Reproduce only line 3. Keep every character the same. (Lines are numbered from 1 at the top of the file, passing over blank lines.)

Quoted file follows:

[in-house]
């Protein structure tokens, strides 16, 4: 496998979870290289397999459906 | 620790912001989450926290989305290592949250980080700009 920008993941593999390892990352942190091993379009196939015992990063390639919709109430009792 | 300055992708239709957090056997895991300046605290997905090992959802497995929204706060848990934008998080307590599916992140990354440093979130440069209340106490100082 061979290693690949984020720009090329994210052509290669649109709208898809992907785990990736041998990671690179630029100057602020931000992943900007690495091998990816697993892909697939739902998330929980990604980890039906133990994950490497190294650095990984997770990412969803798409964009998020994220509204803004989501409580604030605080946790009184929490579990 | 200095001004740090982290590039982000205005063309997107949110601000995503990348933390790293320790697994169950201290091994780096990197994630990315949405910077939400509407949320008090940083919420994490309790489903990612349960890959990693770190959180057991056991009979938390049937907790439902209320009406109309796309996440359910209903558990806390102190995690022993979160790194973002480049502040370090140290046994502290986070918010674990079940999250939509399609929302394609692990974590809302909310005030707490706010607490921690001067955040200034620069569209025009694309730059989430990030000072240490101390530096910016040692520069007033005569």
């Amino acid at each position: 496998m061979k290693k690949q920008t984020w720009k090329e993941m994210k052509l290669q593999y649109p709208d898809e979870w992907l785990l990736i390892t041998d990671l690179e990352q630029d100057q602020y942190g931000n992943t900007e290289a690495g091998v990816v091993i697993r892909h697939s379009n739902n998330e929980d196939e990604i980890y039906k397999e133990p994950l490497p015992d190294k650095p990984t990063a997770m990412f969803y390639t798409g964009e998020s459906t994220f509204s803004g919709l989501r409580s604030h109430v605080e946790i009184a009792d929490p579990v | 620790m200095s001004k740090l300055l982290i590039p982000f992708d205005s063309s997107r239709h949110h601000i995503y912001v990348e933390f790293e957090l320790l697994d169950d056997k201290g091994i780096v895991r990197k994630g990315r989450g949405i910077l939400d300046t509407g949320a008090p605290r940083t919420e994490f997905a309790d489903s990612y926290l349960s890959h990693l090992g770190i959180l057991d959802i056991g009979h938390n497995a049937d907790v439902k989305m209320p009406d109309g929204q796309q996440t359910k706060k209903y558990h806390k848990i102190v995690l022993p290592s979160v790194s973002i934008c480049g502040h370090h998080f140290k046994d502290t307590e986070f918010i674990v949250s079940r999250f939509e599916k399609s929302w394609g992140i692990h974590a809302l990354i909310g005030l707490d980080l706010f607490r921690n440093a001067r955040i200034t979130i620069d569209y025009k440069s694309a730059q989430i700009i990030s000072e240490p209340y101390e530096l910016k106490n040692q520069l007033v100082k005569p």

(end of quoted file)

């Amino acid at each position: 496998m061979k290693k690949q920008t984020w720009k090329e993941m994210k052509l290669q593999y649109p709208d898809e979870w992907l785990l990736i390892t041998d990671l690179e990352q630029d100057q602020y942190g931000n992943t900007e290289a690495g091998v990816v091993i697993r892909h697939s379009n739902n998330e929980d196939e990604i980890y039906k397999e133990p994950l490497p015992d190294k650095p990984t990063a997770m990412f969803y390639t798409g964009e998020s459906t994220f509204s803004g919709l989501r409580s604030h109430v605080e946790i009184a009792d929490p579990v | 620790m200095s001004k740090l300055l982290i590039p982000f992708d205005s063309s997107r239709h949110h601000i995503y912001v990348e933390f790293e957090l320790l697994d169950d056997k201290g091994i780096v895991r990197k994630g990315r989450g949405i910077l939400d300046t509407g949320a008090p605290r940083t919420e994490f997905a309790d489903s990612y926290l349960s890959h990693l090992g770190i959180l057991d959802i056991g009979h938390n497995a049937d907790v439902k989305m209320p009406d109309g929204q796309q996440t359910k706060k209903y558990h806390k848990i102190v995690l022993p290592s979160v790194s973002i934008c480049g502040h370090h998080f140290k046994d502290t307590e986070f918010i674990v949250s079940r999250f939509e599916k399609s929302w394609g992140i692990h974590a809302l990354i909310g005030l707490d980080l706010f607490r921690n440093a001067r955040i200034t979130i620069d569209y025009k440069s694309a730059q989430i700009i990030s000072e240490p209340y101390e530096l910016k106490n040692q520069l007033v100082k005569p």